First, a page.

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Battered and beaten up in court, peer-to-peer file sharing service LimeWire has agreed to pay $105 million in damages to major record labels, the Recording Industry Association of America announced. The settlement ends a jury trial that began last week to determine the amount of damages LimeWire would owe, which could have ended up being 10 times the amount of the settlement, or more.
"We are pleased to have reached a large monetary settlement following the court’s finding that both LimeWire and its founder Mark Gorton personally liable for copyright infringement," RIAA Chairman and CEO Mitch Bainwol said in a statement. "As the court heard during the last two weeks, LimeWire wreaked enormous damage on the music community, helping contribute to thousands of lost jobs and fewer opportunities for aspiring artists.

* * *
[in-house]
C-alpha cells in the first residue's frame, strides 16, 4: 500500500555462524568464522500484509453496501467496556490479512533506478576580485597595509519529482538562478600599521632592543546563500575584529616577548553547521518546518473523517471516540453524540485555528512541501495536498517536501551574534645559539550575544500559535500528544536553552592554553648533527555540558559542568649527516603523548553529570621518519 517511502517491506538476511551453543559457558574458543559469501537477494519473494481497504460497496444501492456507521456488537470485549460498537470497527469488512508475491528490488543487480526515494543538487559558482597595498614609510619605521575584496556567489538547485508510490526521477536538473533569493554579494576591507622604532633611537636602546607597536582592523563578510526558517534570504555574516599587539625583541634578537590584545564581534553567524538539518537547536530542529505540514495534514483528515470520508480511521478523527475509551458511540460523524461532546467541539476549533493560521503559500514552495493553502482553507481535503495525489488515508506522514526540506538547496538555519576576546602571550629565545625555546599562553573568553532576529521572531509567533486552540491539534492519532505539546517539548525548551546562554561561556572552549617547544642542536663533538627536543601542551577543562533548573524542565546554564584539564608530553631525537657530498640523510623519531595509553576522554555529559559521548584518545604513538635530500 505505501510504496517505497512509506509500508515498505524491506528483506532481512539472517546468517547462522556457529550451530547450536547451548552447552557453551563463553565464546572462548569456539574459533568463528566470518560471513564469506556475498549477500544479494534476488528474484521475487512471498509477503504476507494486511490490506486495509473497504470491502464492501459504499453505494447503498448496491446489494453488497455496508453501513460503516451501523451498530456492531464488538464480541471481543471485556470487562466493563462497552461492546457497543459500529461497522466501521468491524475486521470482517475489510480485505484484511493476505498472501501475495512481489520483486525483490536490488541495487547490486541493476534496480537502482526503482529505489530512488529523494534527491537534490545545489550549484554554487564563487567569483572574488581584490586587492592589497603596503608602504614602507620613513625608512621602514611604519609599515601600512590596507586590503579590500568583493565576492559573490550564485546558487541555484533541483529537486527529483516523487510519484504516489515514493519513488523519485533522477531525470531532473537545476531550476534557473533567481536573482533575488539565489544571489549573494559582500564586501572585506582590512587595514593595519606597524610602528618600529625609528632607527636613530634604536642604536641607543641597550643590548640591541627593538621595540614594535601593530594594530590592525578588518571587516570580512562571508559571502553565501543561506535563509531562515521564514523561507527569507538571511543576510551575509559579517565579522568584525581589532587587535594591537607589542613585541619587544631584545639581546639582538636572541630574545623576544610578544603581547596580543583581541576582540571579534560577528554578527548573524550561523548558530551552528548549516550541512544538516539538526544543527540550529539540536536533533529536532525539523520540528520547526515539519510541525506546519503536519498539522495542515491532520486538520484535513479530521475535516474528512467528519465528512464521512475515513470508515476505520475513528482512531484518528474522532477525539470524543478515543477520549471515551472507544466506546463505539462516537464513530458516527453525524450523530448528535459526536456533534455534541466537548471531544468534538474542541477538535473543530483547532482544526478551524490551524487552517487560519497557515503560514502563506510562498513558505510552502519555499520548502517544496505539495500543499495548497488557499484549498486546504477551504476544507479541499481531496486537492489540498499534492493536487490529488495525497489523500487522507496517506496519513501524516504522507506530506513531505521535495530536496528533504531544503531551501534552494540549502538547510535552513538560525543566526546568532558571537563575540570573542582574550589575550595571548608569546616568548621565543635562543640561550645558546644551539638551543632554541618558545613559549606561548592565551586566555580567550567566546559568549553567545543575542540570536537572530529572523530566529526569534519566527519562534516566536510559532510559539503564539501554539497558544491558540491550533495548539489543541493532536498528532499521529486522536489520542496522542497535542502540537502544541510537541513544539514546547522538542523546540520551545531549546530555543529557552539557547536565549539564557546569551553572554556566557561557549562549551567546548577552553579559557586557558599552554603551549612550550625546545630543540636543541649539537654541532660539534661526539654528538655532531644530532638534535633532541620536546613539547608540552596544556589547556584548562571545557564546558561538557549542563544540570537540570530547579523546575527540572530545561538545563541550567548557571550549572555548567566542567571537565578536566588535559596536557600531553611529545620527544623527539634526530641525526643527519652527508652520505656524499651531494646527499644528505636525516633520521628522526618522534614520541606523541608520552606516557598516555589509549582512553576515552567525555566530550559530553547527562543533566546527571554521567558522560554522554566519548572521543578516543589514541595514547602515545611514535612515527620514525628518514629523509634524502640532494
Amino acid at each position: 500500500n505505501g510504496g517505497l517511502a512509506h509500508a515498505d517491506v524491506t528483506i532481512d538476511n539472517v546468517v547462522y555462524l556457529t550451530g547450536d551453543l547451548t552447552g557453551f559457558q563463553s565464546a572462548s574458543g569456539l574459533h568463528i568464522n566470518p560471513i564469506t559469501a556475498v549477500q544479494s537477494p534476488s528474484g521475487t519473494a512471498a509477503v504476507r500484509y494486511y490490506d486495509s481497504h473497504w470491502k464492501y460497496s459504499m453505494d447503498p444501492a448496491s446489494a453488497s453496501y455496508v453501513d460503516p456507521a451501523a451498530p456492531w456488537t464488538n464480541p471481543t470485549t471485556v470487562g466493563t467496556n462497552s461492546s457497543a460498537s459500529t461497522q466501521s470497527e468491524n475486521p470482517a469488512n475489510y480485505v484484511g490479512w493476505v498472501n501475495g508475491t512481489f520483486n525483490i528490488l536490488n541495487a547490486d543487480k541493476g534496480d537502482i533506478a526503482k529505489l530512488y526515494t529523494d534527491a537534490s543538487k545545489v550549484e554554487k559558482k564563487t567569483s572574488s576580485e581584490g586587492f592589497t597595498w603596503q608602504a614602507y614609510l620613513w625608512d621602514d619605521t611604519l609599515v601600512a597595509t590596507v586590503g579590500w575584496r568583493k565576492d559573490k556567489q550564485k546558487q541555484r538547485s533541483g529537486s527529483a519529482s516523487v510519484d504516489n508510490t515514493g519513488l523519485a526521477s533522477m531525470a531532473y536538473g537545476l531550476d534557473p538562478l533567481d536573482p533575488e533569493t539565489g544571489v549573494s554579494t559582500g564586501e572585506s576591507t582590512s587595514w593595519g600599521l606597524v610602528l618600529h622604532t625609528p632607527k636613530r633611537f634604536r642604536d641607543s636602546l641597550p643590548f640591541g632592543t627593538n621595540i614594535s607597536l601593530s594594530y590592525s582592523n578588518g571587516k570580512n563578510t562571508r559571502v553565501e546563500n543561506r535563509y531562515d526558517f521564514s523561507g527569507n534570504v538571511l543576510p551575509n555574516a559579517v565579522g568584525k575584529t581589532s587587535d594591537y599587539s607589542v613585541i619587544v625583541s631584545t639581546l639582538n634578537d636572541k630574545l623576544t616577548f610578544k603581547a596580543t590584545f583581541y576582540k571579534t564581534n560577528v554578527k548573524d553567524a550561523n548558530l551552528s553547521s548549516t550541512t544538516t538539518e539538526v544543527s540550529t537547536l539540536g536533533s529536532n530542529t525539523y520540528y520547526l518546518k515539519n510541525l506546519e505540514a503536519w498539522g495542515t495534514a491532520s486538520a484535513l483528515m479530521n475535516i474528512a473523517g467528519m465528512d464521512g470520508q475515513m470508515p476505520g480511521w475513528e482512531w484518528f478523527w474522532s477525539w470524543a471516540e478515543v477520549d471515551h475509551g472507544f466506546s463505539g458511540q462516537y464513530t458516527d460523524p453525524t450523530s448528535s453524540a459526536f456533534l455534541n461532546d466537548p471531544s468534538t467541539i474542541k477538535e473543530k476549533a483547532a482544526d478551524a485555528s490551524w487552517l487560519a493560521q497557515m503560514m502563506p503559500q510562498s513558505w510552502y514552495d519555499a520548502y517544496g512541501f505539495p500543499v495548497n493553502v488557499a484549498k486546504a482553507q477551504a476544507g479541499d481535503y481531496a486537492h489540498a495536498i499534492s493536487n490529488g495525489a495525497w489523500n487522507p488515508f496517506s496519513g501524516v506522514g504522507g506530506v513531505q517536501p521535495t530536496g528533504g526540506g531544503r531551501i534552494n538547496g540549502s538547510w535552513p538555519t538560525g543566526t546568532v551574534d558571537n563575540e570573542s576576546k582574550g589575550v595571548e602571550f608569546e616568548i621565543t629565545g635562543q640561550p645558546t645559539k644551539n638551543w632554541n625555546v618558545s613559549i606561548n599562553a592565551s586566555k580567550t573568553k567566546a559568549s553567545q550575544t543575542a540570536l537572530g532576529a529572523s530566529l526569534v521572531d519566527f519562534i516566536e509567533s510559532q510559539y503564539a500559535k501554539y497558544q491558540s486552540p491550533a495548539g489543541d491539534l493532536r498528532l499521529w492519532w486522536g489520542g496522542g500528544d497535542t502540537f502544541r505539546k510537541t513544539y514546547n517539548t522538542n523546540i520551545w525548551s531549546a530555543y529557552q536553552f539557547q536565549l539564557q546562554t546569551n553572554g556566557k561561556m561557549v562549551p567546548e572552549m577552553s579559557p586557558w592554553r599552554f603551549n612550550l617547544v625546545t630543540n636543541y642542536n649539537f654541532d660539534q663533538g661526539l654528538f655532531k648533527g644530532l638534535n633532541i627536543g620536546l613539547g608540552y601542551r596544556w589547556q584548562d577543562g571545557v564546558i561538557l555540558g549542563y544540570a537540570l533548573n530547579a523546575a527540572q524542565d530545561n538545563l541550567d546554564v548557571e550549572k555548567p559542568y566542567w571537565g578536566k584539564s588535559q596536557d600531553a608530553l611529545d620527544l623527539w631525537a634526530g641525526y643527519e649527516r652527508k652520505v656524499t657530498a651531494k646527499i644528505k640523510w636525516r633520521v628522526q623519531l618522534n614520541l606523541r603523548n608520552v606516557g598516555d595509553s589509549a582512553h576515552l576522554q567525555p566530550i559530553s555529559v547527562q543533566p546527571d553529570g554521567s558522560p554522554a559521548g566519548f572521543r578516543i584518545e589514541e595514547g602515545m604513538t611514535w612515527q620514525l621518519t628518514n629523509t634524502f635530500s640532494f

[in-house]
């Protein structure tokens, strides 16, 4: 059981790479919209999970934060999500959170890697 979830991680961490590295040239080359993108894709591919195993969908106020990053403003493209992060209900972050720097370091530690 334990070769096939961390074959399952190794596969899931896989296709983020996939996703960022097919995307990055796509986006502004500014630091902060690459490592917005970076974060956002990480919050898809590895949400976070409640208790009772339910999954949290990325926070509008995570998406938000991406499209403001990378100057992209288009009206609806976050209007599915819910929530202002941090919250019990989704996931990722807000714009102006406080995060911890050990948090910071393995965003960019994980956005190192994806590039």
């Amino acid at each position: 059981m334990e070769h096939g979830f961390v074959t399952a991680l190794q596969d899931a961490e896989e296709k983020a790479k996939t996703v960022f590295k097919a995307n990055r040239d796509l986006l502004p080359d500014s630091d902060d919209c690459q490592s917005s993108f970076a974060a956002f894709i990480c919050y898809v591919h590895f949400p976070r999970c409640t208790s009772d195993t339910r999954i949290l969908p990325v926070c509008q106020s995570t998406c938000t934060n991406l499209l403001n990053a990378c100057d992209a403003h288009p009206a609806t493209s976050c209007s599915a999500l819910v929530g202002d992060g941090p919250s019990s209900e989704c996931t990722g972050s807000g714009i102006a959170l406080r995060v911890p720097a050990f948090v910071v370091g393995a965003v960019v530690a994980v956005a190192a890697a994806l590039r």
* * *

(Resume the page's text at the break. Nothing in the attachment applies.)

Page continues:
"The significant settlement underscores the Supreme Court’s unanimous ruling in the Grokster case -- designing and operating services to profit from the theft of the world’s greatest music comes with a stiff price. The resolution of this case is another milestone in the continuing evolution of online music to a legitimate marketplace that appropriately rewards creators. This hard fought victory is reason for celebration by the entire music community, its fans and the legal services that play by the rules."
LimeWire's legal battle has been a long and uphill one. In May 2010, LimeWire and its founder Mark Gorton were found guilty of copyright infringement, and in October, LimeWire received a federal injunction that effectively shut down the file sharing service.